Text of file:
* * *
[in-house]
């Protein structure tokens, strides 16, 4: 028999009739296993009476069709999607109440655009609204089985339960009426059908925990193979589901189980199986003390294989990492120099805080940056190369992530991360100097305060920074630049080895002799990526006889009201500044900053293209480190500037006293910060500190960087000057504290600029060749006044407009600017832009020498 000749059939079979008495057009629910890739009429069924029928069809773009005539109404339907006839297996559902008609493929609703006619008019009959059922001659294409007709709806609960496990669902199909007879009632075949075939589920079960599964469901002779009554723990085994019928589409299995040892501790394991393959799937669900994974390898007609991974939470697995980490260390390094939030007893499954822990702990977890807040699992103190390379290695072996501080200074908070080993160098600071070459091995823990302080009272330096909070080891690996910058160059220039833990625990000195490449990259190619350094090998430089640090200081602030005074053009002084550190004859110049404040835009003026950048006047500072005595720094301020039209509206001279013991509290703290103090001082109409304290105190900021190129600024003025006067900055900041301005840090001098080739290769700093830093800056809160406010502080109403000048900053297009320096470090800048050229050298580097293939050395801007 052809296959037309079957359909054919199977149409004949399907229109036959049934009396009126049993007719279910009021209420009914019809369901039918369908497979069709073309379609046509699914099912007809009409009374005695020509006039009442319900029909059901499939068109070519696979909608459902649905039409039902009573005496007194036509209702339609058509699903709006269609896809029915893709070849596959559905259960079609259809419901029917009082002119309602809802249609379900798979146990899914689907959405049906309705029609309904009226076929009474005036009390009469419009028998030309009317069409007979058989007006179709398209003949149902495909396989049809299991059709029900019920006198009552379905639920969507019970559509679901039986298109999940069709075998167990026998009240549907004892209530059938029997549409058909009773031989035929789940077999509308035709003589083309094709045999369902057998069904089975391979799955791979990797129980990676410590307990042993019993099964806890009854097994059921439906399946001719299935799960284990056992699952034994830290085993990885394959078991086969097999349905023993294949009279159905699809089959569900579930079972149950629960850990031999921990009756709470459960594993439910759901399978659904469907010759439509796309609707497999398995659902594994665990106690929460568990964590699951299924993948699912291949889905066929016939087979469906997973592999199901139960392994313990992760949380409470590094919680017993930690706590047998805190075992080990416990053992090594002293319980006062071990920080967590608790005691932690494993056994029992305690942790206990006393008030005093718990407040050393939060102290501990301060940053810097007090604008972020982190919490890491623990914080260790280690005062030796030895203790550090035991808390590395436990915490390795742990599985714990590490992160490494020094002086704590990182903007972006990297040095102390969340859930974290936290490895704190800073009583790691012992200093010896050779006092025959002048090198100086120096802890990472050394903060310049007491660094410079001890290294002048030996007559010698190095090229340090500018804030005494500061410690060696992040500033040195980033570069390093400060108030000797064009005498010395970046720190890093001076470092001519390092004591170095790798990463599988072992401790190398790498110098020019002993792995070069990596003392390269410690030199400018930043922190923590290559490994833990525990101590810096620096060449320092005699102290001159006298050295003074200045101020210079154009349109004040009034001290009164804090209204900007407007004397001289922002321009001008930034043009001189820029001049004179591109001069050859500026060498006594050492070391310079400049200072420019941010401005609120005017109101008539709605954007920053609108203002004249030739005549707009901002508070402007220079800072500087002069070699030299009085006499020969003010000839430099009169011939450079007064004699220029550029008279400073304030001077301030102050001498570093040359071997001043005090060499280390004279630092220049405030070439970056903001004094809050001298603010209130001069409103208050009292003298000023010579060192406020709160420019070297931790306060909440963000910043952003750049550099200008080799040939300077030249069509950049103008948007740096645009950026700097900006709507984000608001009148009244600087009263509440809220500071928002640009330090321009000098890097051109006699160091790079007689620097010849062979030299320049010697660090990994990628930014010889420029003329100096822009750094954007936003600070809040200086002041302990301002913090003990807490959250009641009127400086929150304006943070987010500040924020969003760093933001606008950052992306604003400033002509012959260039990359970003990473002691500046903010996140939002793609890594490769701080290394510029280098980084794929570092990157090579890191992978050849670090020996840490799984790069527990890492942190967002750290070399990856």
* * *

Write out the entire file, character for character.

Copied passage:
[in-house]
């Protein structure tokens, strides 16, 4: 028999009739296993009476069709999607109440655009609204089985339960009426059908925990193979589901189980199986003390294989990492120099805080940056190369992530991360100097305060920074630049080895002799990526006889009201500044900053293209480190500037006293910060500190960087000057504290600029060749006044407009600017832009020498 000749059939079979008495057009629910890739009429069924029928069809773009005539109404339907006839297996559902008609493929609703006619008019009959059922001659294409007709709806609960496990669902199909007879009632075949075939589920079960599964469901002779009554723990085994019928589409299995040892501790394991393959799937669900994974390898007609991974939470697995980490260390390094939030007893499954822990702990977890807040699992103190390379290695072996501080200074908070080993160098600071070459091995823990302080009272330096909070080891690996910058160059220039833990625990000195490449990259190619350094090998430089640090200081602030005074053009002084550190004859110049404040835009003026950048006047500072005595720094301020039209509206001279013991509290703290103090001082109409304290105190900021190129600024003025006067900055900041301005840090001098080739290769700093830093800056809160406010502080109403000048900053297009320096470090800048050229050298580097293939050395801007 052809296959037309079957359909054919199977149409004949399907229109036959049934009396009126049993007719279910009021209420009914019809369901039918369908497979069709073309379609046509699914099912007809009409009374005695020509006039009442319900029909059901499939068109070519696979909608459902649905039409039902009573005496007194036509209702339609058509699903709006269609896809029915893709070849596959559905259960079609259809419901029917009082002119309602809802249609379900798979146990899914689907959405049906309705029609309904009226076929009474005036009390009469419009028998030309009317069409007979058989007006179709398209003949149902495909396989049809299991059709029900019920006198009552379905639920969507019970559509679901039986298109999940069709075998167990026998009240549907004892209530059938029997549409058909009773031989035929789940077999509308035709003589083309094709045999369902057998069904089975391979799955791979990797129980990676410590307990042993019993099964806890009854097994059921439906399946001719299935799960284990056992699952034994830290085993990885394959078991086969097999349905023993294949009279159905699809089959569900579930079972149950629960850990031999921990009756709470459960594993439910759901399978659904469907010759439509796309609707497999398995659902594994665990106690929460568990964590699951299924993948699912291949889905066929016939087979469906997973592999199901139960392994313990992760949380409470590094919680017993930690706590047998805190075992080990416990053992090594002293319980006062071990920080967590608790005691932690494993056994029992305690942790206990006393008030005093718990407040050393939060102290501990301060940053810097007090604008972020982190919490890491623990914080260790280690005062030796030895203790550090035991808390590395436990915490390795742990599985714990590490992160490494020094002086704590990182903007972006990297040095102390969340859930974290936290490895704190800073009583790691012992200093010896050779006092025959002048090198100086120096802890990472050394903060310049007491660094410079001890290294002048030996007559010698190095090229340090500018804030005494500061410690060696992040500033040195980033570069390093400060108030000797064009005498010395970046720190890093001076470092001519390092004591170095790798990463599988072992401790190398790498110098020019002993792995070069990596003392390269410690030199400018930043922190923590290559490994833990525990101590810096620096060449320092005699102290001159006298050295003074200045101020210079154009349109004040009034001290009164804090209204900007407007004397001289922002321009001008930034043009001189820029001049004179591109001069050859500026060498006594050492070391310079400049200072420019941010401005609120005017109101008539709605954007920053609108203002004249030739005549707009901002508070402007220079800072500087002069070699030299009085006499020969003010000839430099009169011939450079007064004699220029550029008279400073304030001077301030102050001498570093040359071997001043005090060499280390004279630092220049405030070439970056903001004094809050001298603010209130001069409103208050009292003298000023010579060192406020709160420019070297931790306060909440963000910043952003750049550099200008080799040939300077030249069509950049103008948007740096645009950026700097900006709507984000608001009148009244600087009263509440809220500071928002640009330090321009000098890097051109006699160091790079007689620097010849062979030299320049010697660090990994990628930014010889420029003329100096822009750094954007936003600070809040200086002041302990301002913090003990807490959250009641009127400086929150304006943070987010500040924020969003760093933001606008950052992306604003400033002509012959260039990359970003990473002691500046903010996140939002793609890594490769701080290394510029280098980084794929570092990157090579890191992978050849670090020996840490799984790069527990890492942190967002750290070399990856």